The Port Authority recently expanded the area of the gravel lot, and Dowe said he expects there will be room for 200 vehicles. If all 200 spaces are taken at the daily rate of $15, the Port Authority stands to earn $3,000 a day – more than $1 million a year.

“Seems like you guys are going for a profit,” said St. John resident Emanuel Boyd.

“We operate to pay our bills,” Dowe said, explaining that as a semi-autonomous entity, the Port Authority receives no funds from the central government. VIPA must fund its projects and pay its staff of more than 300 by charging fees, leasing properties and applying for federal grants.

Improvements to the gravel lot include new lighting, cameras and 24-hour security, and although government departments have asked for discounted space, “We can’t afford a free ride,” Dowe said.

After calculating that the Port Authority could potentially earn nearly $100,000 a month from the lot, resident Jim Provost asked if the rates could be lowered.

Dowe responded that the Cruz Bay ferry dock needs a lot of work; plans are underway to install bathrooms, cover a larger portion of the waiting area and replace the bulkheads, cleats and fenders at the ferry dock.

“We could revisit our fee structure at some point,” he said.

When St. John residents asked for access to financial statements to ascertain what portion of the fees collected at the gravel lot would be used to fund improvements on St. John, Dowe replied, “I run the Port Authority for all islands; I don’t try to figure out what comes from St. Thomas or St. John. We’re one entity.”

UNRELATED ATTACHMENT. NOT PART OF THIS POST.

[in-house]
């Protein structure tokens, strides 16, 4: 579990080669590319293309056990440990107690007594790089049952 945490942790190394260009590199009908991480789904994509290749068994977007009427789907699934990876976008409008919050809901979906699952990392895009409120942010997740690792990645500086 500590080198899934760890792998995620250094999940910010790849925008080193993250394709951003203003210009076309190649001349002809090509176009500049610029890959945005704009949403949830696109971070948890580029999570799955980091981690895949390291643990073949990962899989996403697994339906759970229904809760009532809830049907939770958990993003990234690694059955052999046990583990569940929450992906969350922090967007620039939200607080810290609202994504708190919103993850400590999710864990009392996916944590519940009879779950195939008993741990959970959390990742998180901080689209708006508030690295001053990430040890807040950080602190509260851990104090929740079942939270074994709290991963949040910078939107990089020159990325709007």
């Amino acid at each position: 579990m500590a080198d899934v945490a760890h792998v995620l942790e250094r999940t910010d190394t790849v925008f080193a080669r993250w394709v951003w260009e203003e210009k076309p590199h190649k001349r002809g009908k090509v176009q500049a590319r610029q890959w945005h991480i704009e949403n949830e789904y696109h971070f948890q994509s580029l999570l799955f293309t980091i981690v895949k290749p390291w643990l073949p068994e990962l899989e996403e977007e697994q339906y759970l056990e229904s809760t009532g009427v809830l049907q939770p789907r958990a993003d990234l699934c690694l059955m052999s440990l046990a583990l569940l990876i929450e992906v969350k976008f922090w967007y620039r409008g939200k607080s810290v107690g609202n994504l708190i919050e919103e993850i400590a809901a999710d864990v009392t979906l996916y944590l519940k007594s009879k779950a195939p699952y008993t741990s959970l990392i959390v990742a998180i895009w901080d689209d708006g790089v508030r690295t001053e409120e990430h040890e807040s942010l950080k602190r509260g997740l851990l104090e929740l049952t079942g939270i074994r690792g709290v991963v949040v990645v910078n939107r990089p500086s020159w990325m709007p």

Several residents brought up the recurring problem of flooding on the road adjacent to the gravel lot that has occurred since the wetlands were cleared to construct the nearby marine terminal and the gravel lot was opened. After some heated discussion, Dowe said he would meet with officials from the Department of Public Works and other departments to see about the possibility of raising the roadbed.

David Silverman, who now serves on the St. John Coastal Zone Management board, asked Dowe for a copy of the 2010 permit that allowed for construction of the gravel lot.

St. John residents, including Pam Gaffin, center, in blue, listen to details on proposed rates for the gravel lot. (Source photo)

“Although Dowe referred to the land where the gravel parking lot is located as ‘Port Authority property,’ it is, in fact, filled wetlands, which means that it is Trust Lands of the Virgin Islands,” Silverman said.

“Trust Lands are owned by the Virgin Islands government. The initial CZM permit for the parking facility allowed for the creation of 151 free parking places. The fact that the Port Authority initially secured use of Virgin Islands Trust Lands for free parking [a use clearly in the public interest] and is now modifying that use for paid parking is troubling. Was the use obtained under false pretenses?” Silverman asked.

Silverman said according to Dowe, “In 2014, the Port Authority went to the bond market to secure funding for a number of projects, including upgrades to the gravel lot to include ‘paid parking.’ However, the CZM permit modification allowing for paid parking was not approved until May 2016, and it’s unclear exactly what modifications were approved at that time.”

Dowe said the Port Authority’s public information officer would provide the documents Silverman was seeking. Dowe was not working for the Port Authority in May 2016 when that permit was issued, and Silverman was not a member of the St. John CZM board at that time.